On January 22, 2015, another Xarelto lawsuit was filed in St. Clair County Circuit Court. The plaintiff, Sonja Lemoins, claims that after taking Xarelto to help prevent a stroke, she suffered adverse effects. In essence, she states that her blood cannot congeal or clot in a timely manner.
The U.S. Judicial Panel on Multidistrict Litigation (JPML) consolidated all federal Xarelto lawsuits into one court in December 2014. According to a January MDL report, nearly 90 lawsuits are now pending in the Eastern District of Louisiana.
Plaintiff Claims Janssen and Bayer Downplayed Xarelto Risks
In her complaint, Lemoins states that Xarelto manufacturers, Janssen and Bayer, downplayed the risks associated with taking Xarelto when they were advertising it to consumers. They touted the positive results of studies on the drug, which showed its ability to reduce the risk of stroke in patients with non-valvular atrial fibrillation, as well as in patients undergoing knee and hip replacement surgery, but they failed to highlight the increased risk of gastrointestinal bleeding and other serious bleeding concerns.
All anticoagulants carry a risk of bleeding, but plaintiffs like Lemoins claim that manufacturers of Xarelto and other so-called “newer generation” drugs failed to warn patients about the more serious risks. Compared to the industry standard, warfarin, Xarelto brings a greater increased risk of gastrointestinal bleeding, according to studies, yet the manufacturers failed to highlight that point.
In addition, whereas doctors can reverse excessive bleeding with warfarin by employing vitamin K injections, there is no such readily available antidote for Xarelto bleeding, making it more serious and potentially deadly.
Plaintiff Seeks in Excess of $4 Million in Damages
Lemoins includes data in her complaint that claims the defendants spent at least $11 million promoting Xarelto in 2011, while overstating its effectiveness. She adds that after taking Xarelto, she suffered personally, experiencing severe injuries, physical pain, mental anguish, and a decreased enjoyment of life. She brings claims of strict liability, negligent infliction of emotional distress, common law fraud, negligence, and negligent misrepresentation, and seeks $4.35 million in damages, plus costs and fees.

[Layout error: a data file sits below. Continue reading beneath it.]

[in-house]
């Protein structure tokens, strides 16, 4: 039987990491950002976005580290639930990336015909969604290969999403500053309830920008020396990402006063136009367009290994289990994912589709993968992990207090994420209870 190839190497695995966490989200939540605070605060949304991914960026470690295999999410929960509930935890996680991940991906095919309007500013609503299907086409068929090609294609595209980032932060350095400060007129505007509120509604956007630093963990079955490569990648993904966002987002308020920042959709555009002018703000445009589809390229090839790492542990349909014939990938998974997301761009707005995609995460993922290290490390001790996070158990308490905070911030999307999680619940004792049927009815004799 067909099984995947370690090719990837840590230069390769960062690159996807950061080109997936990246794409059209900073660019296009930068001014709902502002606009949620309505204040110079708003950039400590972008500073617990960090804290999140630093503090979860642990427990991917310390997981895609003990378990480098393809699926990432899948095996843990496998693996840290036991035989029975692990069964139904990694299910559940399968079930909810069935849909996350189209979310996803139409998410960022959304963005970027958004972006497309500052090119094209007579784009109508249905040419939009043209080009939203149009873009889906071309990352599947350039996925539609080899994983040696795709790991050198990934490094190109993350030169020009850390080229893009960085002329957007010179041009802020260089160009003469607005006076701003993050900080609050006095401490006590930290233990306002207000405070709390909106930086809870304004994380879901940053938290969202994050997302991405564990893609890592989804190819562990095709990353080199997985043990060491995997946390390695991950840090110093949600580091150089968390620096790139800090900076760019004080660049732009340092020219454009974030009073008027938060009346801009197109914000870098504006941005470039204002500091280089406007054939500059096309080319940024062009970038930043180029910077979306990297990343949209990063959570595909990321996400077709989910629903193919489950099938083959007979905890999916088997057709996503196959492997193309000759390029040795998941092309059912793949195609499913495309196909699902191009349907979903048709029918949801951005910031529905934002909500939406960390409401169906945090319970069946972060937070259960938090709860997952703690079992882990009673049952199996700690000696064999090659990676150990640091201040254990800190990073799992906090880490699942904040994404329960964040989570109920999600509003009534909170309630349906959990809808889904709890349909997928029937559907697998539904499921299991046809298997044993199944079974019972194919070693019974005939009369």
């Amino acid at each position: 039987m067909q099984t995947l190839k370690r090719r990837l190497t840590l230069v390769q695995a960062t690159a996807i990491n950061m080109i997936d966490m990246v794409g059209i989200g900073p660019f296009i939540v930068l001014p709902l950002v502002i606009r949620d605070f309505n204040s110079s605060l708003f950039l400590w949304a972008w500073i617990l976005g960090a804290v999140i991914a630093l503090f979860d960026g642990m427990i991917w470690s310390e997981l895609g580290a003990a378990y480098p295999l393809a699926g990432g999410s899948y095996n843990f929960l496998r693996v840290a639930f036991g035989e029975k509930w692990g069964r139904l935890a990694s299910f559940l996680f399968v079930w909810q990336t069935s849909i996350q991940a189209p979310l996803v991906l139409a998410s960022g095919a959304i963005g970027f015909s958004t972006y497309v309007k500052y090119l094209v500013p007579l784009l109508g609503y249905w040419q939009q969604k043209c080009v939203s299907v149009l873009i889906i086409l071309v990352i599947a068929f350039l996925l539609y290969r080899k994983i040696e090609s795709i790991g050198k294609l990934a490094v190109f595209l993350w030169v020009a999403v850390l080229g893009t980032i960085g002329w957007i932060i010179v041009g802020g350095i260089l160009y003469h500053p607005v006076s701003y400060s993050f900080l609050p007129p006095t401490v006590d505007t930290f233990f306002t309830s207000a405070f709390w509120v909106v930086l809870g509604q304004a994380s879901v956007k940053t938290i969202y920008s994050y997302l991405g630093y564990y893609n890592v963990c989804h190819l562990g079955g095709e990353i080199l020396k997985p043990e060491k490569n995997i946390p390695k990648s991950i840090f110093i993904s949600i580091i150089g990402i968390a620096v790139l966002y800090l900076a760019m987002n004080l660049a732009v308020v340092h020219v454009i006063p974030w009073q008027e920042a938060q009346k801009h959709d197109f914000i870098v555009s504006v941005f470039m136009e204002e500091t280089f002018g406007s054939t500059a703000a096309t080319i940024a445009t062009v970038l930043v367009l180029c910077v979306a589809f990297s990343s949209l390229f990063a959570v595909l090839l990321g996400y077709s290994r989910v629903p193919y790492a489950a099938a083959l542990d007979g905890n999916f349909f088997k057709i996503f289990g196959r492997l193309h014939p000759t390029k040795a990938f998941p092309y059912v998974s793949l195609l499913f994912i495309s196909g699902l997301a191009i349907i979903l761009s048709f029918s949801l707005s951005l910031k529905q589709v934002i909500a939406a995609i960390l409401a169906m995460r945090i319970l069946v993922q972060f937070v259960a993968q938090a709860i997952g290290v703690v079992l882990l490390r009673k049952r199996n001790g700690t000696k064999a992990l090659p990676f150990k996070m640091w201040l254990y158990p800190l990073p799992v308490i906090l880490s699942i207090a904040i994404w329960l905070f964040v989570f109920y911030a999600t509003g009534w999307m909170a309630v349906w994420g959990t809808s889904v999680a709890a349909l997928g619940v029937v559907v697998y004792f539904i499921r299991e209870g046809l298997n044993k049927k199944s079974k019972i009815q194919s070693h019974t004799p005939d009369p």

The FDA has been watching Xarelto since it was released in 2011. They required a black box warning in January 2014 stating there was no specific antidote to excessive bleeding. Many plaintiffs complain the warning should have been required years before, however.
Xarelto Linked with Hundreds of Injuries
In this and other similar Xarelto lawsuits, plaintiffs claim that though defendants marketed the drug as being a more convenient option to warfarin, that it is, indeed, no safer than the older drug, and that the manufacturers should have done more to warn patients of the risks.
Whereas warfarin requires regular blood monitoring, Xarelto is marketed as a “one size fits all” medication—a more convenient option for doctors and patients. Plaintiffs claim the defendants failed to make patients aware that in clinical trials, those taking Xarelto had more gastrointestinal bleeds and needed more transfusions than those taking warfarin.
In 2013, the FDA sent defendants a letter stating a print advertisement for Xarelto was misleading and minimized the risks of the drug. In the first quarter of 2012, the Institute for Safe Medication Practices identified 356 reports of serious, disabling, and fatal injuries where Xarelto was the primary suspect drug.
Exclusively focused on representing plaintiffs, especially in mass tort litigation, Eric Chaffin prides himself on providing unsurpassed professional legal services in pursuit of the specific goals of his clients and their families. Both his work and his cases have been featured in the national press, including on ABC’s Good Morning America.